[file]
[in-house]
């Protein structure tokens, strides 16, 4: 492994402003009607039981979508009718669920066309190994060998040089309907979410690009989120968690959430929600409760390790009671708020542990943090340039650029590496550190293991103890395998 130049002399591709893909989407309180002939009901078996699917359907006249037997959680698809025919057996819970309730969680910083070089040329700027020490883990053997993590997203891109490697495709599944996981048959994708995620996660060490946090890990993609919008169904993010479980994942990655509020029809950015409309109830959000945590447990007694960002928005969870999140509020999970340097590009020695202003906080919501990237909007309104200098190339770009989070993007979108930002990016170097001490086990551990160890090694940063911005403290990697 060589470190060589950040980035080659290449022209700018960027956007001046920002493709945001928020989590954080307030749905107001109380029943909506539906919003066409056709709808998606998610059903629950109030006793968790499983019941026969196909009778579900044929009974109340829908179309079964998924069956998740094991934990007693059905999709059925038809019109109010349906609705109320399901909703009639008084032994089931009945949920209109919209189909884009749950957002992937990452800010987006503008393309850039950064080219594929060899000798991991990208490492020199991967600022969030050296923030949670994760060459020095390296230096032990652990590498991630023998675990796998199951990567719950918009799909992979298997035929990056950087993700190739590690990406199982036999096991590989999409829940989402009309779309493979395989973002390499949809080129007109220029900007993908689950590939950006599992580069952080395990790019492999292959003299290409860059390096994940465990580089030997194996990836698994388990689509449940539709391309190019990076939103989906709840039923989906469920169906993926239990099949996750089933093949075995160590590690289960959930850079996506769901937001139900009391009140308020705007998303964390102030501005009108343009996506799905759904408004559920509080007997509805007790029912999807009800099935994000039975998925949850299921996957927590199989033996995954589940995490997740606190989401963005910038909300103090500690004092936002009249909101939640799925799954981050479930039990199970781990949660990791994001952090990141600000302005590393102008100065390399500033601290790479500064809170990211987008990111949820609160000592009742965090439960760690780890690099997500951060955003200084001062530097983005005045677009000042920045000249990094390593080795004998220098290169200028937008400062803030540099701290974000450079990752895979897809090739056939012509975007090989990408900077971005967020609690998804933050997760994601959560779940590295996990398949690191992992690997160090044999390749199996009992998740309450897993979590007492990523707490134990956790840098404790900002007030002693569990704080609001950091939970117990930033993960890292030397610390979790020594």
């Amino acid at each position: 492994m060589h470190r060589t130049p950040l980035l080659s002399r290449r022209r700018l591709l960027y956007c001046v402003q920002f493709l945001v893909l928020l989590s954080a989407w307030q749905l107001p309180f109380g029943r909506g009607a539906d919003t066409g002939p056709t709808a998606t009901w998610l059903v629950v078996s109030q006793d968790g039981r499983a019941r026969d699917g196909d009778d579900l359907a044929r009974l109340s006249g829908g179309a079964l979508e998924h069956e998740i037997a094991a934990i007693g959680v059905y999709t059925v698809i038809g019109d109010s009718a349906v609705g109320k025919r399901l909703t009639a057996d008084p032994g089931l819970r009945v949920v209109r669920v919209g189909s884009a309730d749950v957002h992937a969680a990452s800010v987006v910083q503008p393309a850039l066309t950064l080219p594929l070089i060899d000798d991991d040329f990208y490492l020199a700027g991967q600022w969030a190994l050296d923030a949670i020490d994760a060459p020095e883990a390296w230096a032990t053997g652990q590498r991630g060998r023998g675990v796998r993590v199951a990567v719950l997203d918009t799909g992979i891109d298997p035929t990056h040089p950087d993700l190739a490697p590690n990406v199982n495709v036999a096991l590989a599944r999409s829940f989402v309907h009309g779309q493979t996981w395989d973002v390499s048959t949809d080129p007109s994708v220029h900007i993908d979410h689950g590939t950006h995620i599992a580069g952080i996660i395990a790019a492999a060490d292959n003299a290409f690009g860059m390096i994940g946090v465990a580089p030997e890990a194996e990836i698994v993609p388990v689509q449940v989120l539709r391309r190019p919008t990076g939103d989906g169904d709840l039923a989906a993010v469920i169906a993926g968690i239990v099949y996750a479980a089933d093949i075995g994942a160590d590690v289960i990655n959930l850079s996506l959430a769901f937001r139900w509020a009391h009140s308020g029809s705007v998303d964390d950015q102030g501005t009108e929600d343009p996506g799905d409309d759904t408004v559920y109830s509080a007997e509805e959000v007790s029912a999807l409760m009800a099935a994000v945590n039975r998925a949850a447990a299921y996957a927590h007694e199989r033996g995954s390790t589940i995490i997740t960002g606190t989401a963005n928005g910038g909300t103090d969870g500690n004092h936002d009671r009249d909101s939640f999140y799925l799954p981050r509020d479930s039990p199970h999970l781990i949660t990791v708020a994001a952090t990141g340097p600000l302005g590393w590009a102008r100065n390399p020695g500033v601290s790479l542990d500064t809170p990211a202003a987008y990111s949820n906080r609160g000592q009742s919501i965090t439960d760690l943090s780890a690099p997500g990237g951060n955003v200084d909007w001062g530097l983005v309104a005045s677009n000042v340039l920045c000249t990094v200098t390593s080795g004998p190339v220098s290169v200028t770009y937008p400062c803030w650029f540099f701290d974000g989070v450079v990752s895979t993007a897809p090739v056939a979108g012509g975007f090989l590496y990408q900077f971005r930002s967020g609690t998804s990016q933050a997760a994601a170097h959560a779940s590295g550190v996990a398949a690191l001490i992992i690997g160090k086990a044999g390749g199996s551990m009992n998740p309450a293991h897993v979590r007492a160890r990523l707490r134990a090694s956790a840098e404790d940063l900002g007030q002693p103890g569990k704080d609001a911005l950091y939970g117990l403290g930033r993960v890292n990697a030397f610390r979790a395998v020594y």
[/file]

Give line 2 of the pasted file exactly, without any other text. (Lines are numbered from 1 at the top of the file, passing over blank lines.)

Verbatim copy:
């Protein structure tokens, strides 16, 4: 492994402003009607039981979508009718669920066309190994060998040089309907979410690009989120968690959430929600409760390790009671708020542990943090340039650029590496550190293991103890395998 130049002399591709893909989407309180002939009901078996699917359907006249037997959680698809025919057996819970309730969680910083070089040329700027020490883990053997993590997203891109490697495709599944996981048959994708995620996660060490946090890990993609919008169904993010479980994942990655509020029809950015409309109830959000945590447990007694960002928005969870999140509020999970340097590009020695202003906080919501990237909007309104200098190339770009989070993007979108930002990016170097001490086990551990160890090694940063911005403290990697 060589470190060589950040980035080659290449022209700018960027956007001046920002493709945001928020989590954080307030749905107001109380029943909506539906919003066409056709709808998606998610059903629950109030006793968790499983019941026969196909009778579900044929009974109340829908179309079964998924069956998740094991934990007693059905999709059925038809019109109010349906609705109320399901909703009639008084032994089931009945949920209109919209189909884009749950957002992937990452800010987006503008393309850039950064080219594929060899000798991991990208490492020199991967600022969030050296923030949670994760060459020095390296230096032990652990590498991630023998675990796998199951990567719950918009799909992979298997035929990056950087993700190739590690990406199982036999096991590989999409829940989402009309779309493979395989973002390499949809080129007109220029900007993908689950590939950006599992580069952080395990790019492999292959003299290409860059390096994940465990580089030997194996990836698994388990689509449940539709391309190019990076939103989906709840039923989906469920169906993926239990099949996750089933093949075995160590590690289960959930850079996506769901937001139900009391009140308020705007998303964390102030501005009108343009996506799905759904408004559920509080007997509805007790029912999807009800099935994000039975998925949850299921996957927590199989033996995954589940995490997740606190989401963005910038909300103090500690004092936002009249909101939640799925799954981050479930039990199970781990949660990791994001952090990141600000302005590393102008100065390399500033601290790479500064809170990211987008990111949820609160000592009742965090439960760690780890690099997500951060955003200084001062530097983005005045677009000042920045000249990094390593080795004998220098290169200028937008400062803030540099701290974000450079990752895979897809090739056939012509975007090989990408900077971005967020609690998804933050997760994601959560779940590295996990398949690191992992690997160090044999390749199996009992998740309450897993979590007492990523707490134990956790840098404790900002007030002693569990704080609001950091939970117990930033993960890292030397610390979790020594």